Nature, indeed has had a triple end in view in the distribution of nerves: she wished to give sensibility to organs of perception, movement to organs of locomotion, and to all others the faculty of recognizing the experience of injury. —Galen (A.D. 130–200)
I. INTRODUCTION TO TESTING GENERAL SOMATIC SENSATIONS
A. Special and general senses
The special senses consist of sight, smell, taste, hearing, and equilibrium. The general senses tested in the Standard Neurological Examination (NE) consist of touch, pain, temperature, position, vibration, and stereognosis. Unique receptors and unique central pathways mediate each of the special senses. Some skin receptors and somatosensory pathways serve one general sensory modality, but other receptors in the skin are polymodal.
B. Negative and positive sensory phenomena after lesions of central and peripheral sensory pathways
Abnormal or noxious sensations like pain may arise in two ways: from stimulation of receptors or from intrinsic disease of the nerves or central pathways. Disease of afferent nerve fibers centrally or peripherally causes not only negative or deficit phenomena, with lack of sensation, as you would expect, but also, paradoxically, may cause positive phenomena, with excessive sensation, i.e., pain and tingling (Nashold and Ovelmen-Levitt, 1991).
Nomenclature for deficits in superficial sensation
Esthesia = touch or feeling, so hypesthesia = partial loss of touch, and anesthesia = total loss. Anesthesia is also used to mean lack of pain.
Therm = heat, so thermhypesthesia = partial loss of temperature sensation, and thermanesthesia = total loss.
Algesia = pain, so hypalgesia = partial loss of pain sensation, and analgesia (or anesthesia) = total loss.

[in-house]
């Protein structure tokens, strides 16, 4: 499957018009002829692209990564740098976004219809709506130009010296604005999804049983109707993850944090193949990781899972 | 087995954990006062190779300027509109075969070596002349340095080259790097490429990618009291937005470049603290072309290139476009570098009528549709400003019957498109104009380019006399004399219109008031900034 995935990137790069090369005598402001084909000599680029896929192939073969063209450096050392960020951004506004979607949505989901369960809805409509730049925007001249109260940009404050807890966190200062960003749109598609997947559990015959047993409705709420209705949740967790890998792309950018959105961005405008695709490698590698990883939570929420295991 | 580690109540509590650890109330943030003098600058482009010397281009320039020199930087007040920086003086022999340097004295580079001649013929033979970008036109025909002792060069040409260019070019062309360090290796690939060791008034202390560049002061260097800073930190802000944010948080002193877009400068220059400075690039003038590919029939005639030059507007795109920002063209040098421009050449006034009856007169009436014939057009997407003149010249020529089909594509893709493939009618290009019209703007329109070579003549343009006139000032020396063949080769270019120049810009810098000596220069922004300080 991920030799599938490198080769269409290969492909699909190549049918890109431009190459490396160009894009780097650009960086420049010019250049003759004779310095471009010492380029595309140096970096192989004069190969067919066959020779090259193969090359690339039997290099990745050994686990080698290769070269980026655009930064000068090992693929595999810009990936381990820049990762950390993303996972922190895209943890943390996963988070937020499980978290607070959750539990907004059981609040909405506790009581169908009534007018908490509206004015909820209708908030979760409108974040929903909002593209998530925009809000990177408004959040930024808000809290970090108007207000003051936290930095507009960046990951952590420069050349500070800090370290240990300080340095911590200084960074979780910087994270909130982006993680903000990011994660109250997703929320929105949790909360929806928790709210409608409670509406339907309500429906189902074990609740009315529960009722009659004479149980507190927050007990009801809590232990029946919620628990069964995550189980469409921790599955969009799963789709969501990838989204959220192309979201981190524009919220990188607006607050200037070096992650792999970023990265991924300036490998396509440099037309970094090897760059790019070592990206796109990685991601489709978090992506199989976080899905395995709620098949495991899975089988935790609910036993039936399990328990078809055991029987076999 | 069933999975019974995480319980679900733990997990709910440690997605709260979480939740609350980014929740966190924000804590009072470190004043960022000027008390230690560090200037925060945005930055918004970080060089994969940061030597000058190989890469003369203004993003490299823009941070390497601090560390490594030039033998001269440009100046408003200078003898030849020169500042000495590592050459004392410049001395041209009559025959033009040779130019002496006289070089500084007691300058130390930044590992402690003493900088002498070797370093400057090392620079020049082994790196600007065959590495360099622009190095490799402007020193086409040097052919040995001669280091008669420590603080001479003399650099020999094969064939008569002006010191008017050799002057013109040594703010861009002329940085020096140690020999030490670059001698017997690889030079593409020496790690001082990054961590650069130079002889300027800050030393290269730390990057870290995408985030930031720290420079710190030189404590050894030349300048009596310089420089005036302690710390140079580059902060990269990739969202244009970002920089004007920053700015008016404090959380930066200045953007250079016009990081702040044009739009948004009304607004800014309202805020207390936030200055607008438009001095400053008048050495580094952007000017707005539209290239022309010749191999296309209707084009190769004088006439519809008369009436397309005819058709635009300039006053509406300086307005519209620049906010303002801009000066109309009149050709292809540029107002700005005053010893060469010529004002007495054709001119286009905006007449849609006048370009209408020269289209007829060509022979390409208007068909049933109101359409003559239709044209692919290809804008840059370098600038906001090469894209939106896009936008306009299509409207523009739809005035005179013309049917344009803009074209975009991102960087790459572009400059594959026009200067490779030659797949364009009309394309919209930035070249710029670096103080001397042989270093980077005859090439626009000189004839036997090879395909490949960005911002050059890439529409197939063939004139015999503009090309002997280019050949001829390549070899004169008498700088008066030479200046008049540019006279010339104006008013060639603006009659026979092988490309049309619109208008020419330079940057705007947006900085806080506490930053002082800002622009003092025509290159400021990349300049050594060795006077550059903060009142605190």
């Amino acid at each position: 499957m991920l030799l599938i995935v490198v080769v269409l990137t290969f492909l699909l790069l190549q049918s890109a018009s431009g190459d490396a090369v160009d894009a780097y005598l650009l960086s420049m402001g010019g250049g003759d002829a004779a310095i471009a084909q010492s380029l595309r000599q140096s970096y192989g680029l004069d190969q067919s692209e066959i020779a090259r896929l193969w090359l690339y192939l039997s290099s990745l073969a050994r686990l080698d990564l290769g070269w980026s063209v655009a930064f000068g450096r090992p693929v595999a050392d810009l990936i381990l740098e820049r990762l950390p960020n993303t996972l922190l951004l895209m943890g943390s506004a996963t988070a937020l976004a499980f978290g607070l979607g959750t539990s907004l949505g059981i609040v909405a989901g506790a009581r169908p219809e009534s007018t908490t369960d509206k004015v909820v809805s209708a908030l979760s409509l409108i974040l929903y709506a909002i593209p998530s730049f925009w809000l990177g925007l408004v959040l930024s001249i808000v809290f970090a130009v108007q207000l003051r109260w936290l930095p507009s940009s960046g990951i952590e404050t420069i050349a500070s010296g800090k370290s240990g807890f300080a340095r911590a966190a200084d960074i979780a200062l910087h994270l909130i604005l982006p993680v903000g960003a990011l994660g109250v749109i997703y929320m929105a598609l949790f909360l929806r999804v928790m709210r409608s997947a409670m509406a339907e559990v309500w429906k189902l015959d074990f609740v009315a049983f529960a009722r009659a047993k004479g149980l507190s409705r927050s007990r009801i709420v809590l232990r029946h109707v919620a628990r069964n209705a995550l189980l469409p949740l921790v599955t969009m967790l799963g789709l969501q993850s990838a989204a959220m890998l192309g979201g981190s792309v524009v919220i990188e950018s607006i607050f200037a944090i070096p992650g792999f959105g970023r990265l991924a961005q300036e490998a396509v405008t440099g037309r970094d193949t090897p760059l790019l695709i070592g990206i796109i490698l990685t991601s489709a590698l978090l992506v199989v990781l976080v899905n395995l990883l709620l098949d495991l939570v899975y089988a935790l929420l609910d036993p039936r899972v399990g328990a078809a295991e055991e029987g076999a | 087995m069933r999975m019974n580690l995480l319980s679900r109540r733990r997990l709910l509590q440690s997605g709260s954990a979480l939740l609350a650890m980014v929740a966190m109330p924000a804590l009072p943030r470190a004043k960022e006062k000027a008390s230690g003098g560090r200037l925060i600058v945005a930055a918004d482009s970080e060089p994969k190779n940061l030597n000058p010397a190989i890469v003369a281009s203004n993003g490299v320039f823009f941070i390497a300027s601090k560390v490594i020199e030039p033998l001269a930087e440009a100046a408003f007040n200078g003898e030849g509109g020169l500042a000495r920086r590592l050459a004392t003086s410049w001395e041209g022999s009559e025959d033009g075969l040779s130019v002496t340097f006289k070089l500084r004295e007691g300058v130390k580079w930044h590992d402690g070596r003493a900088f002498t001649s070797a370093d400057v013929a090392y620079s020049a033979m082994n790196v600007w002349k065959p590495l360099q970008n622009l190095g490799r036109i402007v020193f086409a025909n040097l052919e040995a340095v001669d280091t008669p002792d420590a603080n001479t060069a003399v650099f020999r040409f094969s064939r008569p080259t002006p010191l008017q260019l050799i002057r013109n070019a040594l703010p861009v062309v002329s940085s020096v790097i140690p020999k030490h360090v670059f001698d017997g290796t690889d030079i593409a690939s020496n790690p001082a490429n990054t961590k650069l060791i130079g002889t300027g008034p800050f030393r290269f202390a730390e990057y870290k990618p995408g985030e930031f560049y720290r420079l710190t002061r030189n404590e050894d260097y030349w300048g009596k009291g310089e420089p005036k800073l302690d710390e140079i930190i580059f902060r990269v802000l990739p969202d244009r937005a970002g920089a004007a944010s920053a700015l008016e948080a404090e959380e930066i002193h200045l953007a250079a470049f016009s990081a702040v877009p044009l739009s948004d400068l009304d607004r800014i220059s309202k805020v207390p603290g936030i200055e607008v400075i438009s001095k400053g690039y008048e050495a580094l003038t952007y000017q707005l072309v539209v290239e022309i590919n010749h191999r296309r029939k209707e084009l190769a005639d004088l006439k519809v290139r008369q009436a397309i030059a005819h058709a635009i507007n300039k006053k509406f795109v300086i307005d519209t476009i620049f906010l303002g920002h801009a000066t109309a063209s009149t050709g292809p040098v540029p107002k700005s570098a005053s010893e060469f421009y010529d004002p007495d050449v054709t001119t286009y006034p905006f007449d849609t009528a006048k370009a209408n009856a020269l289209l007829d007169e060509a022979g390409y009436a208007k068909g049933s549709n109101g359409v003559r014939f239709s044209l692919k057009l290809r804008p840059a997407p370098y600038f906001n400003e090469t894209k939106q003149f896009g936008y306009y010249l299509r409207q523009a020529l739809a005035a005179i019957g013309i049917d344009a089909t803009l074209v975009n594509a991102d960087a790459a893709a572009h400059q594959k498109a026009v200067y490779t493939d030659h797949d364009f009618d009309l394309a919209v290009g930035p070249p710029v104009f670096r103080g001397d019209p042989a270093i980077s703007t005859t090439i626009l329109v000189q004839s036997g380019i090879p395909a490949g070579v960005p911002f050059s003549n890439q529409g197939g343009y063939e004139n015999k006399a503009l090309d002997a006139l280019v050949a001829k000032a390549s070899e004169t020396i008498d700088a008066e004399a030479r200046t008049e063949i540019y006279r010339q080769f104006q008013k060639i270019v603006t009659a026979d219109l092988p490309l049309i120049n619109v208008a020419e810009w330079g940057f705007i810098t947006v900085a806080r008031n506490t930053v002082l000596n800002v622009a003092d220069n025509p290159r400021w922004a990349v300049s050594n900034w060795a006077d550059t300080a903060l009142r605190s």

Nomenclature for pain and other noxious irritative phenomena after disease of peripheral or central sensory pathways
Hyperesthesia, hyperalgesia, and hyperthermesthesia refer to an increased sensitivity to touch, pain, and temperature, respectively. For example, after a burn of an area of skin, even slight exposure to heat may cause intense pain, i.e., hyperthermesthesia.
Paresthesias and dysesthesias are uncomfortable sensations of numbness, tingling, pins and needles, or burning pain short of neuralgia or causalgia. Paresthesias describes such sensations when they accompany a normal external stimulus to the skin. Dysesthesias describes their spontaneous occurrence without any obvious external stimulus (Wartenberg, 1953). (Unfortunately some writers reverse the definitions.) You will notice paresthesias and dysesthesias if you study your own sensations when recovering from a local anesthetic for a dental procedure or after having sat too hard on your own sciatic nerve, causing it to "go to sleep."
Hyperpathia means an extreme overresponse to pain. Hyperpathia associated with a raised pain threshold is called anesthesia dolorosa.
Neuralgia means multiple, very severe, electric shock-like pains that radiate into a specific root or nerve distribution. Examples include trigeminal neuralgia and post-herpetic neuralgia that commonly follow herpetic infection of a dorsal root ganglion (Gilden et al., 1991). The neuralgias may or may not alter the sensory threshold, but they ...
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